The Future of Work - Investigating the Case for Intervention in Working Time Policy in New Zealand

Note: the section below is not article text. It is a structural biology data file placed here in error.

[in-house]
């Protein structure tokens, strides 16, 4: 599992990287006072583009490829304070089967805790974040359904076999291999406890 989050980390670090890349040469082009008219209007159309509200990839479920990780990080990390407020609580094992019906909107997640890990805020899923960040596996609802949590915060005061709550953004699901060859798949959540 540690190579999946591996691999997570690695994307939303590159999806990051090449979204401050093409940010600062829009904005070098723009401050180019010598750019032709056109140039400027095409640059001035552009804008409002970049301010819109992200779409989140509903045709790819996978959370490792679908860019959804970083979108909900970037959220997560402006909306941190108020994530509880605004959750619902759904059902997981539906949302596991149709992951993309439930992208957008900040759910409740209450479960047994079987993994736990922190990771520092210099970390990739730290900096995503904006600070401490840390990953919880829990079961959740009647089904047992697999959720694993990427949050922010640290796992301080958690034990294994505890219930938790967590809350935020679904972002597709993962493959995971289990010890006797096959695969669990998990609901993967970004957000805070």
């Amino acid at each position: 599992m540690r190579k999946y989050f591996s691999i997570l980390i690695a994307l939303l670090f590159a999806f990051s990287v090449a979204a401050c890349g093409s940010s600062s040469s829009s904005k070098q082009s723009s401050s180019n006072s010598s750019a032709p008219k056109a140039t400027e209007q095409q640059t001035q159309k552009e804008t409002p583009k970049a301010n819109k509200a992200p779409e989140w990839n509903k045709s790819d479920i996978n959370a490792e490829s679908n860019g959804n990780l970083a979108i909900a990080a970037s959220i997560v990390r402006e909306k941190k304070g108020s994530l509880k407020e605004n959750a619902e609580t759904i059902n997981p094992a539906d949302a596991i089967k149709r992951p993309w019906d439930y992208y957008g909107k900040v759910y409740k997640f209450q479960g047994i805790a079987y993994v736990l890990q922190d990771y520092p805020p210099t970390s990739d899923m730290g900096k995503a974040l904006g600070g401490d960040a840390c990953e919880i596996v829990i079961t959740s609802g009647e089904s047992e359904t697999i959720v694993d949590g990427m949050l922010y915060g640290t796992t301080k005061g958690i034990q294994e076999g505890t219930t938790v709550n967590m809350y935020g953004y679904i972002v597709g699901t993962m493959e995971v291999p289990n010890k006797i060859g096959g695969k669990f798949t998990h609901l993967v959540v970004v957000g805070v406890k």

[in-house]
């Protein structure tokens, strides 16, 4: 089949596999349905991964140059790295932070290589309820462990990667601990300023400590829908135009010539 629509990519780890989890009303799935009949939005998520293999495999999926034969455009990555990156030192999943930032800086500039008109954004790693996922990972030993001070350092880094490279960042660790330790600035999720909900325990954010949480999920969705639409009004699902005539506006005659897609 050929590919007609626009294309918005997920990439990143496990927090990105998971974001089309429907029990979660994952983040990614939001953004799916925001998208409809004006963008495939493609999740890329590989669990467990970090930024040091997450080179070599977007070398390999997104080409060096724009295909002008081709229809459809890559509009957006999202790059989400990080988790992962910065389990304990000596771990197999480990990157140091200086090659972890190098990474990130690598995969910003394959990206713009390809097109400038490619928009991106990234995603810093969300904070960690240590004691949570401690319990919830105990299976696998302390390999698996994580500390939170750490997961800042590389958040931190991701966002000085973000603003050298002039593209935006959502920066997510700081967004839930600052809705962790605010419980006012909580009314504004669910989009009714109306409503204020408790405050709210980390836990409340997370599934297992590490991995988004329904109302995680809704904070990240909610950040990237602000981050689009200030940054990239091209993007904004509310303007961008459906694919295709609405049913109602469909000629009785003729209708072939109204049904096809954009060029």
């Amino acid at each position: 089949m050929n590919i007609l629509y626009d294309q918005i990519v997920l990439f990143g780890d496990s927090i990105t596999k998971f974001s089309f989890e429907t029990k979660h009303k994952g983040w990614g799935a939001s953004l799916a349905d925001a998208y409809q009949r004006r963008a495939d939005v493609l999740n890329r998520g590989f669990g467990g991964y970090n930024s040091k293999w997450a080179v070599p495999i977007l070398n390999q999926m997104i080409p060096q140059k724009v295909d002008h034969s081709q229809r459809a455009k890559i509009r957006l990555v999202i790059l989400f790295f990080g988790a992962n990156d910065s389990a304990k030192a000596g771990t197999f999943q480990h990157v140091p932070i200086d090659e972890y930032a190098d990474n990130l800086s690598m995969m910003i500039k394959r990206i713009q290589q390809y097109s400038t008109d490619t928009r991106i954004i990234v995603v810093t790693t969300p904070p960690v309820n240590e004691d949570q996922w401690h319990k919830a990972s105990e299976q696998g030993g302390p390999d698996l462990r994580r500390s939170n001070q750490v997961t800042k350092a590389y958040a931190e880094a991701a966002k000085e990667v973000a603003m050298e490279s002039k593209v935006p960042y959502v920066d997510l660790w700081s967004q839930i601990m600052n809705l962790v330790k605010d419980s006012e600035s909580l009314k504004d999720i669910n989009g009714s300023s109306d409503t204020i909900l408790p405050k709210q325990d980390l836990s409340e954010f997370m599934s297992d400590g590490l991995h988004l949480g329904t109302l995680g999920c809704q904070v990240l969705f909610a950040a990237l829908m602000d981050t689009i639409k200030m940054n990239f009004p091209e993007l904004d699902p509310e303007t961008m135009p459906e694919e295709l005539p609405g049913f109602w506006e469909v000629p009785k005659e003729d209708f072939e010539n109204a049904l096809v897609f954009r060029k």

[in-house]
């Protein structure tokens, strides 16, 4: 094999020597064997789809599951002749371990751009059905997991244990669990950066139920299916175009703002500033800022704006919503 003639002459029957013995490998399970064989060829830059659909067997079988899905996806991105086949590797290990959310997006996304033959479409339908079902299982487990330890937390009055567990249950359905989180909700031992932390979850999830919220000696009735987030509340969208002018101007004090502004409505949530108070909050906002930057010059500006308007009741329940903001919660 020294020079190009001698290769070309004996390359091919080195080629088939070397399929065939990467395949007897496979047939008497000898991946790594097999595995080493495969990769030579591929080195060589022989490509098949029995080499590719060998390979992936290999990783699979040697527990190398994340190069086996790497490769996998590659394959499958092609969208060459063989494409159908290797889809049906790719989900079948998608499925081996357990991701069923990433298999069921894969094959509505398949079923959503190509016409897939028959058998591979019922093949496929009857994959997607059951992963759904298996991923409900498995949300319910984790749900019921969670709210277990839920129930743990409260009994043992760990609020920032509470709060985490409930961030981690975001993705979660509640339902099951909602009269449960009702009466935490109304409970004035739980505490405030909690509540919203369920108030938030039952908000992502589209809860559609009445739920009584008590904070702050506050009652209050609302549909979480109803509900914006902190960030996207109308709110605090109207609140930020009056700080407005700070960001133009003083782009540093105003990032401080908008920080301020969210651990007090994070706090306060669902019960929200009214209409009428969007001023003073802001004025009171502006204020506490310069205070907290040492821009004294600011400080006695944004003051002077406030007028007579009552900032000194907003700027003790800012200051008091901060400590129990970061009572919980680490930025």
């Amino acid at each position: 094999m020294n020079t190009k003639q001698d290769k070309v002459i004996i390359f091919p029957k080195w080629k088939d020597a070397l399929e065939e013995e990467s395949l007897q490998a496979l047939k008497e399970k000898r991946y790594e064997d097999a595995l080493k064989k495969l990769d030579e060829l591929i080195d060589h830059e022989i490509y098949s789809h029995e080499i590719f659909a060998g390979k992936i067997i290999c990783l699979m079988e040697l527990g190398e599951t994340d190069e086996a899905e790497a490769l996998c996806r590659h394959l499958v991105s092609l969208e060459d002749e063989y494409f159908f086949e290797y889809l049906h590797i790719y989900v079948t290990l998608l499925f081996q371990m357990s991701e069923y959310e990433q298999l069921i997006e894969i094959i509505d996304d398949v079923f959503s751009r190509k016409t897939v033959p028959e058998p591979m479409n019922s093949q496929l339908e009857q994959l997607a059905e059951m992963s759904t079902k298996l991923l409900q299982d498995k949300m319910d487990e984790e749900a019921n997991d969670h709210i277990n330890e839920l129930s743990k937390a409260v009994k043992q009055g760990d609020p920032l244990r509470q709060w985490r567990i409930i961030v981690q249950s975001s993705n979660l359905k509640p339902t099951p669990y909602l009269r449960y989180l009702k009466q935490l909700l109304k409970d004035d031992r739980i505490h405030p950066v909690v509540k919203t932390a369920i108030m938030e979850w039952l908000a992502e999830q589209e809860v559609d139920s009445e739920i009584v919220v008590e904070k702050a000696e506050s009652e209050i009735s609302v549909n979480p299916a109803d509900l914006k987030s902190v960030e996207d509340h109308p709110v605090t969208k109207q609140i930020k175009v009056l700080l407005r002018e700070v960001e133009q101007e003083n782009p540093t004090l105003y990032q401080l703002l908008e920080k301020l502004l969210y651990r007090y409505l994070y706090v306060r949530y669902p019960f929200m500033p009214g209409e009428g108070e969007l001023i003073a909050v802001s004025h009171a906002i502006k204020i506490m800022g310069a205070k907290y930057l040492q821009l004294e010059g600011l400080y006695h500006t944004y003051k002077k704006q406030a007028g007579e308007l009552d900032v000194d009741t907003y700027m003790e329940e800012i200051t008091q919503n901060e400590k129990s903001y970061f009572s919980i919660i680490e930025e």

Despite rapidly rising productivity, the amount of time spent in formal work across most of the developed world remains fairly constant. Employment is maintained through a continual increase in consumption. As global limits are approached or surpassed, growth in consumption in the first world is no longer sustainable, putting future jobs at risk. This thesis evaluates the importance of working time policy in relation to sustainable development, and more specifically, looks at the advantages and disadvantages of a shorter working week in New Zealand. Finding that there is a strong argument in favour of a shorter working week (primarily for environmental and social reasons), as well as justification for state intervention, an investigation is made into the reasons why it is not being implemented. Using theories from political science, a conflict is found between the goals of sustainable development and the deeper held goals of economic growth. On top of this, there is a near complete absence of a ‘policy image’ in the public domain. External socio-economic changes – such as a rise in unemployment, or major energy shortages – are most likely to bring about support for the policy.
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